[Africa Cloud Review] Simon Ngunjiri: Data centres are a growing investment opportunity in Africa

Last week, Global software giant Oracle announced that it has chosen Johannesburg as the site of its first African data centre. Joburg will be among the 14 locations across Europe, the Middle East, Asia Pacific, and Latin America that the company says it plans to open cloud regions to support strong customer demand for Oracle Cloud services.

This announcement came at a time when the demand for data centers in Africa continues to rise.  According to Gartner, the Middle East and North Africa (MENA) data centre market, which includes cloud services, will see spending reach US$5.4 billion in 2022, driven by Digital Transformation initiatives across the region as well as growth in Internet penetration. In addition, industry leaders. believe that projected investment growth in data centre projects is influenced by a growing demand for higher-performance networks, increased management efficiency and the impact of the COVID-19 pandemic.

In fact, as we have highlighted in a previous column,  Africa is suited to jump to the cloud more than its peersCloud adoption—including hybrid and multi-cloud adoption—is expanding fast among both private and public sector organizations of all sizes.

BitTitan, a provider of cloud migrations and managed services automation solutions, has also noted that there is a massive migration to the cloud by organisations in the Middle East and Africa.

“We have seen a growing trend in mergers and divestments as a result of the changing business dynamics brought about by the pandemic. Our data on migration project types in Americas and Europe have shown that this leads to increased activity and the trend is only growing. This will be a regular scenario soon in the Middle East as migrations do not stop after clients have been moved to the cloud,” said Antti Ålander, Channel Manager – EMEA, BitTitan said in an article published by Intelligent CIO.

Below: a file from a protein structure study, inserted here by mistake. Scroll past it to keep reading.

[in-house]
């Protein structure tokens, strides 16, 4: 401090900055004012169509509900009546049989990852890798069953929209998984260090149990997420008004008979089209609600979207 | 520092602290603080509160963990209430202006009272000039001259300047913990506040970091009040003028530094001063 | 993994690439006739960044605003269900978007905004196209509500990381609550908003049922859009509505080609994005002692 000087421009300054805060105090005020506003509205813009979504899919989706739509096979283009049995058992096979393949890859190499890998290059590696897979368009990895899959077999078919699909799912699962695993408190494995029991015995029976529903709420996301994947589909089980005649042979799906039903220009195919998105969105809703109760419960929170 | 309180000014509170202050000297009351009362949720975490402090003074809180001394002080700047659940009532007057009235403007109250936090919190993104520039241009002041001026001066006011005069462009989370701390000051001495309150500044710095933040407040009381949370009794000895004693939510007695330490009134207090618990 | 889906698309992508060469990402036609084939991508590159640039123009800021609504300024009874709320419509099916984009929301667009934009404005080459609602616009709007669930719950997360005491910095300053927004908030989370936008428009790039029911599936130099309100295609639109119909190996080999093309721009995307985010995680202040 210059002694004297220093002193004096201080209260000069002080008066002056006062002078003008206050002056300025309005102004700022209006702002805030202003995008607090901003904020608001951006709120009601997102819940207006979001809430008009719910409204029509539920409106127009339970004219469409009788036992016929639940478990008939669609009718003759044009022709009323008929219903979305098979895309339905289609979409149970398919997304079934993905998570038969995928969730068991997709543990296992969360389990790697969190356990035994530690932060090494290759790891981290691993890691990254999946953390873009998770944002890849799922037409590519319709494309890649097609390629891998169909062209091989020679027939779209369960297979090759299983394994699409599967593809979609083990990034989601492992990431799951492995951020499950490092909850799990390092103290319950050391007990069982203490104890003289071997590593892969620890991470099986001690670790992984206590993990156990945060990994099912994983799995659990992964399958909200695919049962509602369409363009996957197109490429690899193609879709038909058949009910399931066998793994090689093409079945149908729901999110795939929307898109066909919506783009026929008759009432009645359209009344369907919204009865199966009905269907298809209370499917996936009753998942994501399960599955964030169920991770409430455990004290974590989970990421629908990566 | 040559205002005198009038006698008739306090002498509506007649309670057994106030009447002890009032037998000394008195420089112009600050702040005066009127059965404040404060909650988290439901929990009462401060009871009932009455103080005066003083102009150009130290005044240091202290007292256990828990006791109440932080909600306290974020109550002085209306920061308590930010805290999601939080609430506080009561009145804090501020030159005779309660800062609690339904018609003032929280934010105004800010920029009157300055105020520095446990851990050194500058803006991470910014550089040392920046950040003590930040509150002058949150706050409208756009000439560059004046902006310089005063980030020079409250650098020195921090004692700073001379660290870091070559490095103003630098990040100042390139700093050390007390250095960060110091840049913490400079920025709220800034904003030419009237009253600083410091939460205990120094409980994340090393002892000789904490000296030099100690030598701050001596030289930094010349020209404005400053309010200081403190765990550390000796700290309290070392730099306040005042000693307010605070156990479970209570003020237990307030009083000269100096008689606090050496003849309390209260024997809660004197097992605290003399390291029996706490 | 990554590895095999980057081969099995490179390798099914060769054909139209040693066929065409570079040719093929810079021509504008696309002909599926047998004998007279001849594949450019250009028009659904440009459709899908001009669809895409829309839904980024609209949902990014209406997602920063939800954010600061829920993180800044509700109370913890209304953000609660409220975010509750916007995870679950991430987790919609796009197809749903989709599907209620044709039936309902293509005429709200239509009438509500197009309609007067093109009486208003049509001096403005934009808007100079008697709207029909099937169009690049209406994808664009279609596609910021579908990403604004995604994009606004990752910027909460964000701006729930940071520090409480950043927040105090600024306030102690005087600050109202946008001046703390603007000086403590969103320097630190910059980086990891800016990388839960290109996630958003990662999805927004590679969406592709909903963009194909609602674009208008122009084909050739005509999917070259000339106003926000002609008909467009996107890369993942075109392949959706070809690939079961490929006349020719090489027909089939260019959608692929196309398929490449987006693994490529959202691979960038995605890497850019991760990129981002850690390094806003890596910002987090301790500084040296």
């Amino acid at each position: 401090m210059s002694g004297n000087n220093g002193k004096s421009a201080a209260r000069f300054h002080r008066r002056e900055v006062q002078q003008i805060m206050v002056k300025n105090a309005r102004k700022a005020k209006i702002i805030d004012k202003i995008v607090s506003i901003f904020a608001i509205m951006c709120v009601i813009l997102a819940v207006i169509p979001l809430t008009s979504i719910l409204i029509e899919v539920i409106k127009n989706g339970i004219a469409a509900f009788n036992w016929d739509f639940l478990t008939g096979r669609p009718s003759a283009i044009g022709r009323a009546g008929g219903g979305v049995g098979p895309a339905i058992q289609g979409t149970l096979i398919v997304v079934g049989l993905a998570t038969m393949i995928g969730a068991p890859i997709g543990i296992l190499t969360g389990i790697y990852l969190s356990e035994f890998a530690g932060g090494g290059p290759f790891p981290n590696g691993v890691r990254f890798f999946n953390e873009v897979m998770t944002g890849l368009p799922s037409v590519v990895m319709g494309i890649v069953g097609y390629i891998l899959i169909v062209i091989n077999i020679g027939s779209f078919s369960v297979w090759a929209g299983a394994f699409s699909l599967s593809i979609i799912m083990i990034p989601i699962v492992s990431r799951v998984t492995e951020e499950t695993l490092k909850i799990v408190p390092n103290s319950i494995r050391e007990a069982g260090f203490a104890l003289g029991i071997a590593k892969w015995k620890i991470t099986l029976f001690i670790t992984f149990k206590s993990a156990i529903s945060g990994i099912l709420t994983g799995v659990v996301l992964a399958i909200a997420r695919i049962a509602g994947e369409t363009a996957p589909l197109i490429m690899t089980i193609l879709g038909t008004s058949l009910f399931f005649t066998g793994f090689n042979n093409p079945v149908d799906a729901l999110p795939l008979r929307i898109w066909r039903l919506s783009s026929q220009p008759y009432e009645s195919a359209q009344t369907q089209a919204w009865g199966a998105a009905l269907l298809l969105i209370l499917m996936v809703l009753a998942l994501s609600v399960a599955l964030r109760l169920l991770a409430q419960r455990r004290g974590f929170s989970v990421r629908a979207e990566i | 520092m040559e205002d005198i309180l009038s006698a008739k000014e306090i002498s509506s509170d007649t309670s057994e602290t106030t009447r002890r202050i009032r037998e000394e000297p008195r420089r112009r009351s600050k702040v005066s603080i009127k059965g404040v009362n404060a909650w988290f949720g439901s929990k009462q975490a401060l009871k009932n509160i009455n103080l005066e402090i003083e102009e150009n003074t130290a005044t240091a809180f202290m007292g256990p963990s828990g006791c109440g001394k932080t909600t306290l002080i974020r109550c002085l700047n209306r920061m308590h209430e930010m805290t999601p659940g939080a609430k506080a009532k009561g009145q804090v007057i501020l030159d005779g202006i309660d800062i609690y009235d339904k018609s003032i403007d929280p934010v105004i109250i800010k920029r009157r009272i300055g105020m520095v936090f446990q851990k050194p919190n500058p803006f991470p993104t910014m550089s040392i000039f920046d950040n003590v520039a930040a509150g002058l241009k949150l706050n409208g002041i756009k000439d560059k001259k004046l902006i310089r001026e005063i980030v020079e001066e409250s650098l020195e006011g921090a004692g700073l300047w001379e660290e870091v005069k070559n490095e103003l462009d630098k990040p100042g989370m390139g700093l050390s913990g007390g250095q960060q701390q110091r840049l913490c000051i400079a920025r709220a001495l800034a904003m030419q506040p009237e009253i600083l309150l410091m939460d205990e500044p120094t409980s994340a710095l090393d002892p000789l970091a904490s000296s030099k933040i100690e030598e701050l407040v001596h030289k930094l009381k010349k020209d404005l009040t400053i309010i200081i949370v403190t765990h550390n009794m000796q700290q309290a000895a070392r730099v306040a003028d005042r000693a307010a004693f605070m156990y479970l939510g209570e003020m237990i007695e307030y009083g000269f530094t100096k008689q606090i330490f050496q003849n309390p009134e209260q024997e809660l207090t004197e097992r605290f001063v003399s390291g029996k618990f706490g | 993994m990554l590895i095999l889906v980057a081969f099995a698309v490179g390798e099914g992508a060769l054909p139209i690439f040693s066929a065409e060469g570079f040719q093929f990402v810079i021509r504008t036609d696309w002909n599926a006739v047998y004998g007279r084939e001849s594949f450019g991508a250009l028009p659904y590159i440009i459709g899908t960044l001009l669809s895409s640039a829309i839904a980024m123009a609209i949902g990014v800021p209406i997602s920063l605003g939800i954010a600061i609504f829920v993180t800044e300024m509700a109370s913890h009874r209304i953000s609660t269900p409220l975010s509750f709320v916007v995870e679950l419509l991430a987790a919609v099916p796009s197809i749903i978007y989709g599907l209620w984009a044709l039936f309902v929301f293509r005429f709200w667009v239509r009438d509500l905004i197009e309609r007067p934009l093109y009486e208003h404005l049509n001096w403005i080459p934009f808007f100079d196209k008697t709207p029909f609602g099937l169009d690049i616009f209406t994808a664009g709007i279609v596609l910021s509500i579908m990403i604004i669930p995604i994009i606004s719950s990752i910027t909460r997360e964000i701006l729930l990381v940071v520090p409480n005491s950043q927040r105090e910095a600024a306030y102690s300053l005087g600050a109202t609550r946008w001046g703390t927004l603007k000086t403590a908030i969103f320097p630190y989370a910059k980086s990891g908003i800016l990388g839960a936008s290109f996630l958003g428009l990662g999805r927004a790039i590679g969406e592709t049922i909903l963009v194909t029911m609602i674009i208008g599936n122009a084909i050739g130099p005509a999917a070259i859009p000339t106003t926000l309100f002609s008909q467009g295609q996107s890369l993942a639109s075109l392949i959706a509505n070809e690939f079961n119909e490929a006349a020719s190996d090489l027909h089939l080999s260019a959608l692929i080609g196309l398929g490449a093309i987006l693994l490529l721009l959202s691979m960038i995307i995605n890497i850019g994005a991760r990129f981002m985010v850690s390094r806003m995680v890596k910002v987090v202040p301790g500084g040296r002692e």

Last week, US group Vantage Data Centres also announced that it is investing more than 15 billion rand ($1 billion) in its first African campus in Johannesburg.  Vantage’s carrier‐neutral 80 megawatts-capacity facility will include 60,000 square metres of data space across three facilities in Johannesburg once fully developed, making it the largest in Africa, the company said in a statement.

Teraco Data Environments Proprietary Limited, Africa’s vendor-neutral data centre and interconnection services provider, recently also announced the completion of Phase 1 of CT2, its new hyperscale data centre in Brackenfell, Cape Town – the largest data centre in the Western Cape.

These increased investments in data centers in Africa is a clear indication that cloud adoption in the region has reached new heights.  In 2020, IT spending was hit hard by the pandemic and declined by 4.9% in the META region, according to IDC. The crisis caused by the pandemic, though, appears to have accelerated plans for digital transformation and related projects such as migration to cloud technology.

According to Knight Frank, Africa currently boasts just 140,000 sq m of data centre space, the same as Switzerland. However, rapid digitisation and the roll-out of 4G and 5G infrastructure across the continent means this is set to grow by 50% over the next five years.

Simon Ngunjiri Muraya is Google Cloud Architect at  Incentro Africa.

[South Africa] Oracle To Build Its First African Data Centre In Joburg

Global software giant Oracle has announced that it has chosen Johannesburg as the site of its first African data centre.

Joburg will be among the 14 locations across Europe, the Middle East, Asia Pacific, and Latin America that the company says it plans to open cloud regions to support strong customer demand for Oracle Cloud services.

Upcoming cloud regions include Milan (Italy), Stockholm (Sweden), Marseille (France), Spain, Singapore (Singapore), Johannesburg (South Africa), Jerusalem (Israel), Mexico, and Colombia. Additional second regions will open in Abu Dhabi (U.A.E.), Saudi Arabia, France, Israel, and Chile.  Oracle plans to have at least 44 cloud regions by the end of 2022, continuing one of the fastest expansions of any major cloud provider.